Why Wolves are Important to Yellowstone

Wolves do more for their forest environment than the average person might be aware of. They play a key role in keeping everything in order. When the wolf is removed, everything becomes chaos. This was what became clear in 1962, when the wolves in Yellowstone National Park were hunted into extinction.

The role of wolves in Yellowstone are vital to the well-being in the park and the animals who inhabit it. When they were killed off, the health of the park decreased significantly. With the wolves gone, the elk had no competition and their population grew out of control. Everything was effected down to the very last drop of water. The trees were fewer and there was less vegetation due to the elk being grouped in large numbers, not worrying about anything. They ate and ate until there was no food left  for the other animals.

The streams grew significantly smaller because the elk would constantly hang out by the water. This affected many of the animals that rely on the streams to give them shelter and food. The streams are so small that even the fish tended to stray away from them. The beavers took a heavy hit from this as they rely on the rivers to give them everything they need. No longer with the amount of vegetation they need, their numbers started to decrease fairly quickly.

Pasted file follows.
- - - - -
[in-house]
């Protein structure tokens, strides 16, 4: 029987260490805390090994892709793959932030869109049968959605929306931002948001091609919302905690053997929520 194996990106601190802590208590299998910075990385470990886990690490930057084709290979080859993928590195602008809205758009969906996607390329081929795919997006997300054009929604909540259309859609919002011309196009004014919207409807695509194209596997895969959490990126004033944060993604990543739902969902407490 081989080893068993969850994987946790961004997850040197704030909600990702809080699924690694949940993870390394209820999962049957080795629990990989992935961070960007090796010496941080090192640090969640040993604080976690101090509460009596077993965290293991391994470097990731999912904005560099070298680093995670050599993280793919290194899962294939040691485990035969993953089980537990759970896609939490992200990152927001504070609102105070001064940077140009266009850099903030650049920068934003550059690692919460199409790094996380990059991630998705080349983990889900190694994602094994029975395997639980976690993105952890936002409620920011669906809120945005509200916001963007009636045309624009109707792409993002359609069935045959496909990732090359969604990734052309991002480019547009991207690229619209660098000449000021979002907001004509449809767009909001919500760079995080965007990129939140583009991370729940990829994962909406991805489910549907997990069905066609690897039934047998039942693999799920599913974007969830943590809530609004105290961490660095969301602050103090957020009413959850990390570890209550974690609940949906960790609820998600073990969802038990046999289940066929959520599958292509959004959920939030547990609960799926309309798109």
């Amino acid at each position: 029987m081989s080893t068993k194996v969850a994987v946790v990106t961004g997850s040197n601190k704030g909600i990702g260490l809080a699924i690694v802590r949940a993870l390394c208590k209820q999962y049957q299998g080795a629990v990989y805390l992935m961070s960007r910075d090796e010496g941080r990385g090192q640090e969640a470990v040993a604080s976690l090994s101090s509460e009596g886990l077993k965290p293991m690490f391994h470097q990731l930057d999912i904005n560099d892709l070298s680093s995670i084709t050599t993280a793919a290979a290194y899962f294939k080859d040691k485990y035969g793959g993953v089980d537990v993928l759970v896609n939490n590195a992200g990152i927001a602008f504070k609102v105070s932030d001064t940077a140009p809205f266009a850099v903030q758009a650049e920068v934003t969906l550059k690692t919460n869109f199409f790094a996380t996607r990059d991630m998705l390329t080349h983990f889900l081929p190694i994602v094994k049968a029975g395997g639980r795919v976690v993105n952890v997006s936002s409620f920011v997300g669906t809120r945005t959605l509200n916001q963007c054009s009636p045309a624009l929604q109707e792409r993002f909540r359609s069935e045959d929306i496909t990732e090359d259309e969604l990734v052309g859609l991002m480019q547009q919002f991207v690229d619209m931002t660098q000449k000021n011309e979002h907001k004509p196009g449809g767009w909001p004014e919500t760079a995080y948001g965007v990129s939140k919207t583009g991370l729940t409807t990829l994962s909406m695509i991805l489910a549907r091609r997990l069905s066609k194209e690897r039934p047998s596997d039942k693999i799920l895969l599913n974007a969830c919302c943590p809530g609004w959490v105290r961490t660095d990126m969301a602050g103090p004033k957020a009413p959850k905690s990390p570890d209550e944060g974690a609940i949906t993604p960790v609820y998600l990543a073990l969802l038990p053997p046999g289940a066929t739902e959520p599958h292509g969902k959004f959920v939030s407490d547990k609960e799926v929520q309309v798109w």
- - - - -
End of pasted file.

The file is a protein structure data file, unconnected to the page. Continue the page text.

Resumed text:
The beaver numbers grew so small that by the time the wolf was reintroduced to the park in 1995 there was only one beaver colony left in the entire park. The elk ate all the vegetation the smaller critters usually ate, and the decreasing foliage led to no hiding places. This helped the birds, but only for a short amount of time as the trees became smaller and their numbers were decreasing. The entire park was unhealthy and this is all because the wolves were hunted down to the last one.

The first wolf was reintroduced in 1995, and from there everything started to go uphill. The wolves almost immediately started hunting down the elk reducing their numbers significantly. The elk went back to their old habits and strayed away from the rivers and the smaller numbers let the foliage grow back again. The rivers were able to expand, and along with that, came the other little creatures and bird species that used to call Yellowstone home. 

This event is what informed scientists about how important wolves and other apex (top) predators are to our environment. Without the wolves, elk and deer populations would be so out of control that they would ruin their own environment. This proves that in nature there is always a line of power, with the apex predators on the top and prey on the bottom, but when the top animal goes missing, the bottom animals spiral out of control destroying their own existence and habitat.

Scientists are still researching all the effects that a top predator has on its environment. One thing they do know from Yellowstone is, if the top dog is taken away then  an unbalanced environment is created and it will ruin the other species almost permanently.